After the excesses of Christmas, many of us will be worrying about the credit card bills we will soon receive. Yet, whatever our New Year’s resolutions, Britain, more than most economies, remains addicted to debt and terrible at saving. Part of the cause of the financial crisis was too much borrowing – but it was private-sector borrowing that was the real issue. The good times were funded by cheap money and when the banks couldn’t access capital markets any more, that cheap money dried up and, along with it, went consumer spending.
So, what’s the problem? First, low levels of savings and high personal debt leave individuals exposed to falls in income or unexpected bills. Second, they leave the whole economy exposed. This is increasingly problematic because over the past 10 years there has been a substantial transfer of risk to the individual – from the cutting back of the welfare state, to the rise of zero-hour contracts and the hike in tuition fees, people are having to take on more risk. The response however has not been an increase in savings, far from it – savings have fallen as a share of our income from nearly 12 per cent at the beginning of 2010 to less than 5 per cent now.
So, what can be done? Perhaps most of all, low savings reflect low wages. Workers need a pay rise without cuts to in-work benefits, and as a country we need to be creating more high-paid, high-skill jobs which offer more security and the capacity to save.
But public policy could make saving more rewarding. Savings are subsidised in a number of ways – including through pensions tax relief, ISAs and National Savings. Yet it’s not clear we get value for money from this support. The highest earning 1 per cent with salaries of more than £150,000 receive 14 per cent of total pension tax relief, while only 10 per cent goes to the whole bottom half of the income distribution.
So first, let’s replace the £34bn pensions tax relief system with a simple savings bonus. For every £1 that you put in – however much you earn – you would get 25p or 30p from the public purse. So, if you save £1,000 a year you get £250 or £300 to top up your savings, with annual and lifetime limits on what you can put in.
Second, auto-enrolment into workplace pensions has been a big success, with six million more people now saving for their retirement. But those doing several jobs are unlikely to be enrolled, because you need to earn £10,000 in any one job to qualify. That needs changing. And, with 15 per cent of people self-employed, we should help these workers enrol into a pension by ticking a simple box on the annual tax return, so that they can benefit from saving and tax relief too.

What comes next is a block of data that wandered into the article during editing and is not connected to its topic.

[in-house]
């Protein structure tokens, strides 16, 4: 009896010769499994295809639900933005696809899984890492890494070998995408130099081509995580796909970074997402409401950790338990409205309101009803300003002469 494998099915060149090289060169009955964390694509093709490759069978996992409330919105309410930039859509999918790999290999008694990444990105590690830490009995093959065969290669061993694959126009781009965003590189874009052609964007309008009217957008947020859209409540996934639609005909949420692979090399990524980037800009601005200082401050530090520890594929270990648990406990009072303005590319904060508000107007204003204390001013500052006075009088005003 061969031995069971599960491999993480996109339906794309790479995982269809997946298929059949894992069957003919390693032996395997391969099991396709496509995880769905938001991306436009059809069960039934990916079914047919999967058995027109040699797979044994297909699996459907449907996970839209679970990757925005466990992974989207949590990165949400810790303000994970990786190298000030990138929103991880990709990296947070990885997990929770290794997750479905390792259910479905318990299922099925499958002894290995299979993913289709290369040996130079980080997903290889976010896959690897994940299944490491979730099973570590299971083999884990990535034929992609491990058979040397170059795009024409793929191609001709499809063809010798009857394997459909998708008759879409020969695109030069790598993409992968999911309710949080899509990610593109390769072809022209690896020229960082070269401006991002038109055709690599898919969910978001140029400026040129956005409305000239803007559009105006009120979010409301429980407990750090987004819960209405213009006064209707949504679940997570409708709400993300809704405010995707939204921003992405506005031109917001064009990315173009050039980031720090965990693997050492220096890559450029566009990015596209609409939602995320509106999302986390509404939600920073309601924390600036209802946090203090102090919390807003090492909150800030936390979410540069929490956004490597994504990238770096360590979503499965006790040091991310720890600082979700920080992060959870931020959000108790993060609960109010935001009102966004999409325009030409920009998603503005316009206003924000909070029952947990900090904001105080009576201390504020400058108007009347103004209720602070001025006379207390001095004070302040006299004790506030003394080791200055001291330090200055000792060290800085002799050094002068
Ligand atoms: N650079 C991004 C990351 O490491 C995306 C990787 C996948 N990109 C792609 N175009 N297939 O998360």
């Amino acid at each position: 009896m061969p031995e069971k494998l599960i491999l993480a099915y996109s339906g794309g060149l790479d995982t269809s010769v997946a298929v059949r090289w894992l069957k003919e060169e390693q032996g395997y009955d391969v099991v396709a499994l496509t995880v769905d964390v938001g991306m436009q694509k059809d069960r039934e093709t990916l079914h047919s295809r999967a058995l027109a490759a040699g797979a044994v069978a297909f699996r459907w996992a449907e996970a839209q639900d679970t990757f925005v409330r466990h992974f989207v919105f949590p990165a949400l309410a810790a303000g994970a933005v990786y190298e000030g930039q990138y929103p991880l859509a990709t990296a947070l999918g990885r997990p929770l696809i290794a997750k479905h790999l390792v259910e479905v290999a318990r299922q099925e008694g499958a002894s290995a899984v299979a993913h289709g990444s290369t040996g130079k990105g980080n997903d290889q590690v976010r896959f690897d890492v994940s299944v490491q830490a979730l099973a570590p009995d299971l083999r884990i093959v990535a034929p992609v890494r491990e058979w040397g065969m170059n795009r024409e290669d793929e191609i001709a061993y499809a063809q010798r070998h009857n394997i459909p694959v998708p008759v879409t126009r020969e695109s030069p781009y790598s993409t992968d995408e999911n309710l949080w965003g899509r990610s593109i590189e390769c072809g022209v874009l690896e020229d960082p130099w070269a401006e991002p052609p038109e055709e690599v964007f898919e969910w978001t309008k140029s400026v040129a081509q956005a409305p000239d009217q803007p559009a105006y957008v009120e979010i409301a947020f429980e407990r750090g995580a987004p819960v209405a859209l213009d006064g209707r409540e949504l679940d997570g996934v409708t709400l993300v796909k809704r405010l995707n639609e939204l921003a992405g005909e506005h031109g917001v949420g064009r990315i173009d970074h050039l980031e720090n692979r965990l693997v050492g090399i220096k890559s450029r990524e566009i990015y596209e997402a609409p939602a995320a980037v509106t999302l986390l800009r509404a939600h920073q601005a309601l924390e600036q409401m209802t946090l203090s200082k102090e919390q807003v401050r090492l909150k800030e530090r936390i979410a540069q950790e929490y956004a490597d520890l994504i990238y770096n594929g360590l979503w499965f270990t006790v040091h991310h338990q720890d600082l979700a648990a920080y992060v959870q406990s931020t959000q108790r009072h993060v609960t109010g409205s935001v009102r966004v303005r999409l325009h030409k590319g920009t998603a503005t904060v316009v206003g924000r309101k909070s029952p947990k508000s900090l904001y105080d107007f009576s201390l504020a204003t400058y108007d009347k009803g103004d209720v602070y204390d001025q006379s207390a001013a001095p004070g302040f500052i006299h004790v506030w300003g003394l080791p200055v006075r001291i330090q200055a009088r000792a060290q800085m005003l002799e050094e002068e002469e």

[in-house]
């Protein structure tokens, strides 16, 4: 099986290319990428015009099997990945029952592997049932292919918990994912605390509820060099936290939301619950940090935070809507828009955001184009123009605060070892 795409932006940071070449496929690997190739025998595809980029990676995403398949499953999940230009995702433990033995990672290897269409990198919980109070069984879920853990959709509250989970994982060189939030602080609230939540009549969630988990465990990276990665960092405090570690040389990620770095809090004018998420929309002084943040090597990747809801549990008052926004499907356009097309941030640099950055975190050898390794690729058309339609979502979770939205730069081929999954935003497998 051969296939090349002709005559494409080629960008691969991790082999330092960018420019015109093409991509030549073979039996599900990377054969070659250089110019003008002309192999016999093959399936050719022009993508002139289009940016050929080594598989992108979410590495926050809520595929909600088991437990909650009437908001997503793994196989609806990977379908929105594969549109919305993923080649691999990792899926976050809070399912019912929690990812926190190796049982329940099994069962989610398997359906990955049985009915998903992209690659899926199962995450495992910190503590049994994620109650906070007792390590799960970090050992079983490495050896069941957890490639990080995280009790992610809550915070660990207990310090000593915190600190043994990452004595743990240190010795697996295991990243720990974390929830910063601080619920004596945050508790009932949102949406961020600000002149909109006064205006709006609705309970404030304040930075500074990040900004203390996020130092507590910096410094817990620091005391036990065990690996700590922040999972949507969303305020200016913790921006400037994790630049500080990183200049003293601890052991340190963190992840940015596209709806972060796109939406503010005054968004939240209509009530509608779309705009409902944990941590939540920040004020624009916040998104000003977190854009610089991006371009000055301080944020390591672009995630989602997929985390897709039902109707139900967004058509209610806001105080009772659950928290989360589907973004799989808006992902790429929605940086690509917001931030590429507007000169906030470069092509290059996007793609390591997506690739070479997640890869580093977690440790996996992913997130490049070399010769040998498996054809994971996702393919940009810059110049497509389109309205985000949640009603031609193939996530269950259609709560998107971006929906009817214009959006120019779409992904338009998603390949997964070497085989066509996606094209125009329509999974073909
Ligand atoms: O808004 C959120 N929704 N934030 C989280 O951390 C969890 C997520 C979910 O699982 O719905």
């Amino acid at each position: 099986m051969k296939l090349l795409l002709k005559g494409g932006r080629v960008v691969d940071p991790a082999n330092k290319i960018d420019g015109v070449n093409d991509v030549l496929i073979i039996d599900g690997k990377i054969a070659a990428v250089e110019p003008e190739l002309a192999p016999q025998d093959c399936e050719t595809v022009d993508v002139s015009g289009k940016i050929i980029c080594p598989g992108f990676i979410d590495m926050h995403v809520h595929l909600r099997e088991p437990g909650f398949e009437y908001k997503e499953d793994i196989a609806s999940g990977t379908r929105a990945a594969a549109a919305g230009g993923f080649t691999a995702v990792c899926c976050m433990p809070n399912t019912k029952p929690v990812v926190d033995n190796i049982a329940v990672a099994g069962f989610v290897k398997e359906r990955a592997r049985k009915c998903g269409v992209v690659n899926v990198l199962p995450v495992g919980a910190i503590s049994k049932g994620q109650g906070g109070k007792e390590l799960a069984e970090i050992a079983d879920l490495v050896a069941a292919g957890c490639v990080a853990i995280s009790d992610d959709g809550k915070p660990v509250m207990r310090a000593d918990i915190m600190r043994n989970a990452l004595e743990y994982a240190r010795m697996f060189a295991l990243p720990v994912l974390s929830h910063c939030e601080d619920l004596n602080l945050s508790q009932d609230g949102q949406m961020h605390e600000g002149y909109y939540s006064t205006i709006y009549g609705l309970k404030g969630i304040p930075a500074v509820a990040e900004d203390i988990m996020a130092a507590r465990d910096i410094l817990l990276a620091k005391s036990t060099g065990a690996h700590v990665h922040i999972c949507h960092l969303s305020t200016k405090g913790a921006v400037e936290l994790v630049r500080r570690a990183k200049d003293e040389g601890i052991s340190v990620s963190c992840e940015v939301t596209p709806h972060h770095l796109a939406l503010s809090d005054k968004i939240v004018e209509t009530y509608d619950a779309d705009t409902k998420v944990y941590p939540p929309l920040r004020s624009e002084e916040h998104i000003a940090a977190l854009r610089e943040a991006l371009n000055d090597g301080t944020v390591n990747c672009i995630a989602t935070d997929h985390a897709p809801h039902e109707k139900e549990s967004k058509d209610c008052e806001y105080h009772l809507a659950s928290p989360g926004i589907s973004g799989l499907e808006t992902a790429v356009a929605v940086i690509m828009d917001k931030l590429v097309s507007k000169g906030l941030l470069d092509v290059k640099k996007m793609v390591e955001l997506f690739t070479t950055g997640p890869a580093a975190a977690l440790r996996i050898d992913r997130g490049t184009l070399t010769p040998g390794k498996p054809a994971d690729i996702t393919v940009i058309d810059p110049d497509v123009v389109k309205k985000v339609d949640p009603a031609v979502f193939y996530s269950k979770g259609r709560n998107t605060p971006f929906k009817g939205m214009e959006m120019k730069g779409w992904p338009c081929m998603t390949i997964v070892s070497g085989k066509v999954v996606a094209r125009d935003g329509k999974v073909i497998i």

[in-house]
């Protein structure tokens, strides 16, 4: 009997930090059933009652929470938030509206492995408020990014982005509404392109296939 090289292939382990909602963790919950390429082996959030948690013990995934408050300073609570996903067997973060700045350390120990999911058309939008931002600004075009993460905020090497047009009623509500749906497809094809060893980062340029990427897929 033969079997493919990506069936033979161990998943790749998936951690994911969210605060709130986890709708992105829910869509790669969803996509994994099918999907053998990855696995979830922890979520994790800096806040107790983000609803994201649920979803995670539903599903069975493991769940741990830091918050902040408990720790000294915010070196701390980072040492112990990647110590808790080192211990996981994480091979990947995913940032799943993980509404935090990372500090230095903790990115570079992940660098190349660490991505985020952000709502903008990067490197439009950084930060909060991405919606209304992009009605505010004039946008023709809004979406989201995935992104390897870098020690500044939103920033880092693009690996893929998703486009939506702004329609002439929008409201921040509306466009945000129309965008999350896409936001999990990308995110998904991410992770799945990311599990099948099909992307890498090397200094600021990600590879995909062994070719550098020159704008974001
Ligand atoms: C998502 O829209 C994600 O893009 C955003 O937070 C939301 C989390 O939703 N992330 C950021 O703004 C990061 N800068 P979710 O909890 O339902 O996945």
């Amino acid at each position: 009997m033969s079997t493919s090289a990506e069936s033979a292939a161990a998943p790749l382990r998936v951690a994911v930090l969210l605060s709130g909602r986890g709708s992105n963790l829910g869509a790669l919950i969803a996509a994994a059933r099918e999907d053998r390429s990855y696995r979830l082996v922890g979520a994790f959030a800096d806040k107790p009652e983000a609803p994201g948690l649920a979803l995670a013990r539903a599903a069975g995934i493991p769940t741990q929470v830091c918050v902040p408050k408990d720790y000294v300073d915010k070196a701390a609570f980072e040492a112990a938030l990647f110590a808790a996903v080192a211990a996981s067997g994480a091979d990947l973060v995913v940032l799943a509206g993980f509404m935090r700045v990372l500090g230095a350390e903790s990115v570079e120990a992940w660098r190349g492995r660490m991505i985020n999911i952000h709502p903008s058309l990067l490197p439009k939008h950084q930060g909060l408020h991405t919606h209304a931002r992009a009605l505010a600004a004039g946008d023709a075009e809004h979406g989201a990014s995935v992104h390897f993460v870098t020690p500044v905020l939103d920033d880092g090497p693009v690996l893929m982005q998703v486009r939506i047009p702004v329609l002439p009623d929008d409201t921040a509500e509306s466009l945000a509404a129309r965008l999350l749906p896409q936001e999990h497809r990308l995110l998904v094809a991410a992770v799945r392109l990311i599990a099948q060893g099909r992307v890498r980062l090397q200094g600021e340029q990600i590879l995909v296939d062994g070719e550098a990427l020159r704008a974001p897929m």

Third, support for ISAs needs overhauling. Currently 60 per cent of the tax-free return on ISAs goes to the highest 15 per cent of earners, and the increase in the ISA limit from £7,000 to £15,000 over the past decade has only helped those who can save big sums of money every year. Let’s introduce a lifetime allowance of £500,000 for ISA investments and freeze the annual limit at £15,000 for the remainder of this parliament with a shift in resources – for example, by matching, pound for pound, the first £100 that each saver puts in an ISA for basic rate taxpayers.
Fourth, we need to make it easier to save. Many ISA providers only allow you to save for an ISA with a minimum contribution of £50 a month – let’s lower this and get more firms to offer payroll deductions into a savings account. With all the innovations making it easier to spend with the flick of a bank card, surely we can make it easier to save too? Why not have an app where you can decide to save £2.50 rather than buy a coffee, or round up every transaction to the nearest pound with the difference going into savings.
The fact is, savings matter. We worry about income inequality, but wealth inequality is greater and rising – with the wealthiest 20 per cent of households having a staggering 117 times more assets than the poorest 20 per cent. Part of the way to narrow this gap is through encouraging savings and changing the tax relief system – subsidising the rich less and helping those on modest incomes more.
The government needs a long-term plan for savings to secure our economic and financial resilience and must reallocate tax relief to those who we want and need to encourage to save. With a few simple steps in the Chancellor’s 2016 budget and a bit of innovation, imagination, and social purpose from the financial services sector, we could help make families and our economy more resilient and more secure.
Rachel Reeves is Labour MP for Leeds West and a member of the Treasury Select CommitteeReuse content